It only took half an hour for the RCMP and my son-in-law (who brought my wife) to arrive. During the time I was sitting in the car and waiting, three young sisters from our church happened to pass by. They got out of their car to see if I was all right, if I needed any help. They stood there shivering in the cold, wishing there was something they could do. Finally, they got back in their car, then came out again with a doughnut for me. “We took four,” they said, “and didn’t know why. Now we do.”

Insurance said our car was worth $11,400 and that it would take $16,000 to fix it. Our only option was to go car shopping. Yesterday we came home with a 2014 Hyundai Santa Fe, three years newer and a size or two larger than the 2011 Hyundai Elantra Touring that will tour no more.

Now she tells me, or, Why didn’t I ask?

My wife and I pulled into a parking spot at a fast food restaurant a few weeks ago. There was an empty space to our right and another empty space in front of that one. Just as I was about to get out, my wife said “It’s going to hit us!” I felt a bump and saw a car proceeding forward through the empty space and leaving the scene. I recognized the make and model of the car and my wife took down the license plate number.We were on our way to a little celebration later that evening, the damage was just a couple of scratches on the door, so I didn’t report the accident right away.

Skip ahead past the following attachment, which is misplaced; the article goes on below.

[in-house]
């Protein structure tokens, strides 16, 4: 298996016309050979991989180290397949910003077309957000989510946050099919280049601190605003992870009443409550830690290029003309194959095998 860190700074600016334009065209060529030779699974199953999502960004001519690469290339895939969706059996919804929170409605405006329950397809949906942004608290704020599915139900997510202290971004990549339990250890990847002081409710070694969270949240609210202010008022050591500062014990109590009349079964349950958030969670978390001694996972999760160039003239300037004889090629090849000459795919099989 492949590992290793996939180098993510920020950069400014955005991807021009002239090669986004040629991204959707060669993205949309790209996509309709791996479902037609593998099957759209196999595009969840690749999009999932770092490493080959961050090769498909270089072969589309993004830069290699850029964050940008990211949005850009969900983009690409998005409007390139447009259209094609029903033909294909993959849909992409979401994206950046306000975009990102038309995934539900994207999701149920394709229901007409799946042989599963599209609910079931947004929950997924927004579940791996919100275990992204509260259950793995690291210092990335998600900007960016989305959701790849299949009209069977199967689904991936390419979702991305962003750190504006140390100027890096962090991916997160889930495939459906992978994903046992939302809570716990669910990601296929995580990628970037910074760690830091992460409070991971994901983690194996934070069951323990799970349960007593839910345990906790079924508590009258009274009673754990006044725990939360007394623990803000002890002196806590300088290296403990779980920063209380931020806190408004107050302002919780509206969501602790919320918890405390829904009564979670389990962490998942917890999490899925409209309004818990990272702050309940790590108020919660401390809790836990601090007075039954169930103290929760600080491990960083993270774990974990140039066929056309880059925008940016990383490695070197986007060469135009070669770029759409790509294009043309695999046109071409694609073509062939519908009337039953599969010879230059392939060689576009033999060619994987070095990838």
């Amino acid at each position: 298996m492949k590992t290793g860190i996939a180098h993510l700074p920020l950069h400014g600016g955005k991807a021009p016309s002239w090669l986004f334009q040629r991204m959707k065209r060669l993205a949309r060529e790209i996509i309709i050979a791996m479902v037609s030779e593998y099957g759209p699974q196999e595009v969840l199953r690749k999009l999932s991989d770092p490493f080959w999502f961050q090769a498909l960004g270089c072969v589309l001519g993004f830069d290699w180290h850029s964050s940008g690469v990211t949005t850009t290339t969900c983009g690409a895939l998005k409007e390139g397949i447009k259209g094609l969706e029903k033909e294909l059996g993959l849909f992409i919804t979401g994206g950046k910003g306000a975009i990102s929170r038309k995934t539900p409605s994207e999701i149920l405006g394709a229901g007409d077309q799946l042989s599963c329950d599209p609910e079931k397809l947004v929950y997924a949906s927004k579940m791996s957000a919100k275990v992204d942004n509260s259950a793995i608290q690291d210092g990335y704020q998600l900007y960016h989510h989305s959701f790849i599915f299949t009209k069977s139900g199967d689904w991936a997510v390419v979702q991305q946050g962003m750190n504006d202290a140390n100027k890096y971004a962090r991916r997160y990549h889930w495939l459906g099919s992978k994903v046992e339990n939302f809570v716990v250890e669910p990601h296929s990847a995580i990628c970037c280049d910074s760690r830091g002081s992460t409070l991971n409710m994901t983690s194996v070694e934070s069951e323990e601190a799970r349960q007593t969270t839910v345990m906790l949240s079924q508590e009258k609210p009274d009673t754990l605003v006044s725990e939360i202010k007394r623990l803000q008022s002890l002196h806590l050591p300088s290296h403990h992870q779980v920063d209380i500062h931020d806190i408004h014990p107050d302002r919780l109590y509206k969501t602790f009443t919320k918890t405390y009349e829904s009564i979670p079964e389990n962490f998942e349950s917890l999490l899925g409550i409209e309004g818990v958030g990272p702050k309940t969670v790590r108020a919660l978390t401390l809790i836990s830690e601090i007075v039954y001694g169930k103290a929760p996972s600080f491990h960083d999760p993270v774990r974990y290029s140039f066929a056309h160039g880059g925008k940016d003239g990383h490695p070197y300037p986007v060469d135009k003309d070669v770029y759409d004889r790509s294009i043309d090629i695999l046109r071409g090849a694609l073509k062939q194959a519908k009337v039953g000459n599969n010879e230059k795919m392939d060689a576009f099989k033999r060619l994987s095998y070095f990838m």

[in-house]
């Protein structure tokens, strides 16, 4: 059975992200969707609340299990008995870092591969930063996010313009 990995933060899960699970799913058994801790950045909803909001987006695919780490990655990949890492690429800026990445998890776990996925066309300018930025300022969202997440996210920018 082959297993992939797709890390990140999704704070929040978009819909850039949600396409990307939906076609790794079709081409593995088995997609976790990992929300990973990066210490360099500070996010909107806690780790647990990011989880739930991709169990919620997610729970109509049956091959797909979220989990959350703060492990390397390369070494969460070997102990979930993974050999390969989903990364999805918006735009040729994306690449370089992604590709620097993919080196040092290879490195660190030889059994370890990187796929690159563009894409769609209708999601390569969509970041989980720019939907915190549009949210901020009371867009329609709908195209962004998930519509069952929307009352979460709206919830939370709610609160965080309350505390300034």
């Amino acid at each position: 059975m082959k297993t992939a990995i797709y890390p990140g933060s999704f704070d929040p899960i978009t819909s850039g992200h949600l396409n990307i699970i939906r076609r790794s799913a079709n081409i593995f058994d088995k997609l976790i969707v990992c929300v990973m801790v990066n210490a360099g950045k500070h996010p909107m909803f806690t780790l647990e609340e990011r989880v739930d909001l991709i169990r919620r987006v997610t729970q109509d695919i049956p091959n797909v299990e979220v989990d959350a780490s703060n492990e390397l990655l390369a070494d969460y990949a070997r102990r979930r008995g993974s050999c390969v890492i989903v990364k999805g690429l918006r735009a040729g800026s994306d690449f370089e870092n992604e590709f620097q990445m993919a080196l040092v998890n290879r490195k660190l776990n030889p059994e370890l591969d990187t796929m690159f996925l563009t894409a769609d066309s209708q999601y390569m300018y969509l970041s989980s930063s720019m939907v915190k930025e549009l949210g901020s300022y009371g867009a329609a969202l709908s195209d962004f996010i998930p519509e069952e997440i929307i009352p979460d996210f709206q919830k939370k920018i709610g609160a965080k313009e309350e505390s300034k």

I was looking in the other direction and didn’t see the beginning of this incident. Since I saw the other car moving forward, I assumed that the car had come from behind and bumped us as it attempted to pull into the space beside us. I assumed that I had all the information needed and later filed a hit and run report with the police and a claim with the insurance company.

Last night over supper, my wife informed me that the other car was attempting to back into the parking space, evidently felt the bump, changed direction and left. We hadn’t really talked about the accideent before, we had other things on our mind that evening. We just looked at the door, saw that there was no major damage and proceeded with our plans for the evening.

I realize now that my wife saw the whole thing happen and I didn’t. My mind just filled in what seemed to be the most likely sequence of events. My wife assumed that I had seen what she had seen. As soon as she filled in the missing detail, which I hadn’t even realized was missing, everything made a lot more sense.

This got me to wondering — how many misunderstandings and arguments are the result of one person not having all the information, yet being absolutely positive that he does?